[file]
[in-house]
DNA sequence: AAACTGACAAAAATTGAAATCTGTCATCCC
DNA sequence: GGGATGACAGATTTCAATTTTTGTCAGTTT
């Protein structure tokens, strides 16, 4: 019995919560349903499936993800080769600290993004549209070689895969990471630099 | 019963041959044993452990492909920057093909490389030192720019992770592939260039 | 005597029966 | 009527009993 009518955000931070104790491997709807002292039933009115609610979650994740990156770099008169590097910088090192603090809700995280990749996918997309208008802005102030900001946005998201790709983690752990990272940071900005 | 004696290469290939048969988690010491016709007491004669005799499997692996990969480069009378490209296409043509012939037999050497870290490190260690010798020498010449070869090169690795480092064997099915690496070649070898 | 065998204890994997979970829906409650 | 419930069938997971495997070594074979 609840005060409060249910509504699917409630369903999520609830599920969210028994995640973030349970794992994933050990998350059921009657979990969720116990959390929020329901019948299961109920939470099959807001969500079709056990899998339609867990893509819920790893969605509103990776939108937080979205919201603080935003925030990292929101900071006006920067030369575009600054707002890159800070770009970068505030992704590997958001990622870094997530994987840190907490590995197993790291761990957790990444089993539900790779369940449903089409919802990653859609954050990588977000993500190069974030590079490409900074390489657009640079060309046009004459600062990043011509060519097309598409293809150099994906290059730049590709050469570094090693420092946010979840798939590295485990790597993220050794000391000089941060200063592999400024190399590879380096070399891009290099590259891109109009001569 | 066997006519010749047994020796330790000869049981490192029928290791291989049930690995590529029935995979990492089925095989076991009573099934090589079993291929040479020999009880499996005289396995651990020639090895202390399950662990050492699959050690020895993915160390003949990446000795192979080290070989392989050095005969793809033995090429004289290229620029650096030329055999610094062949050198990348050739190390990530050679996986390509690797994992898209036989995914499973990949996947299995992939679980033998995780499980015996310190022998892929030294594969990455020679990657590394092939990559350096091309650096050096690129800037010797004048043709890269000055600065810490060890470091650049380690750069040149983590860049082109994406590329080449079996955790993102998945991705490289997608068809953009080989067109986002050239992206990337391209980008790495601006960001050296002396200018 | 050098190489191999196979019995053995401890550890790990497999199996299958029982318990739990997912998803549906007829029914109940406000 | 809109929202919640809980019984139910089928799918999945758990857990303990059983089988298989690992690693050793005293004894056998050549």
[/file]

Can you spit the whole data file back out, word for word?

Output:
[in-house]
DNA sequence: AAACTGACAAAAATTGAAATCTGTCATCCC
DNA sequence: GGGATGACAGATTTCAATTTTTGTCAGTTT
């Protein structure tokens, strides 16, 4: 019995919560349903499936993800080769600290993004549209070689895969990471630099 | 019963041959044993452990492909920057093909490389030192720019992770592939260039 | 005597029966 | 009527009993 009518955000931070104790491997709807002292039933009115609610979650994740990156770099008169590097910088090192603090809700995280990749996918997309208008802005102030900001946005998201790709983690752990990272940071900005 | 004696290469290939048969988690010491016709007491004669005799499997692996990969480069009378490209296409043509012939037999050497870290490190260690010798020498010449070869090169690795480092064997099915690496070649070898 | 065998204890994997979970829906409650 | 419930069938997971495997070594074979 609840005060409060249910509504699917409630369903999520609830599920969210028994995640973030349970794992994933050990998350059921009657979990969720116990959390929020329901019948299961109920939470099959807001969500079709056990899998339609867990893509819920790893969605509103990776939108937080979205919201603080935003925030990292929101900071006006920067030369575009600054707002890159800070770009970068505030992704590997958001990622870094997530994987840190907490590995197993790291761990957790990444089993539900790779369940449903089409919802990653859609954050990588977000993500190069974030590079490409900074390489657009640079060309046009004459600062990043011509060519097309598409293809150099994906290059730049590709050469570094090693420092946010979840798939590295485990790597993220050794000391000089941060200063592999400024190399590879380096070399891009290099590259891109109009001569 | 066997006519010749047994020796330790000869049981490192029928290791291989049930690995590529029935995979990492089925095989076991009573099934090589079993291929040479020999009880499996005289396995651990020639090895202390399950662990050492699959050690020895993915160390003949990446000795192979080290070989392989050095005969793809033995090429004289290229620029650096030329055999610094062949050198990348050739190390990530050679996986390509690797994992898209036989995914499973990949996947299995992939679980033998995780499980015996310190022998892929030294594969990455020679990657590394092939990559350096091309650096050096690129800037010797004048043709890269000055600065810490060890470091650049380690750069040149983590860049082109994406590329080449079996955790993102998945991705490289997608068809953009080989067109986002050239992206990337391209980008790495601006960001050296002396200018 | 050098190489191999196979019995053995401890550890790990497999199996299958029982318990739990997912998803549906007829029914109940406000 | 809109929202919640809980019984139910089928799918999945758990857990303990059983089988298989690992690693050793005293004894056998050549």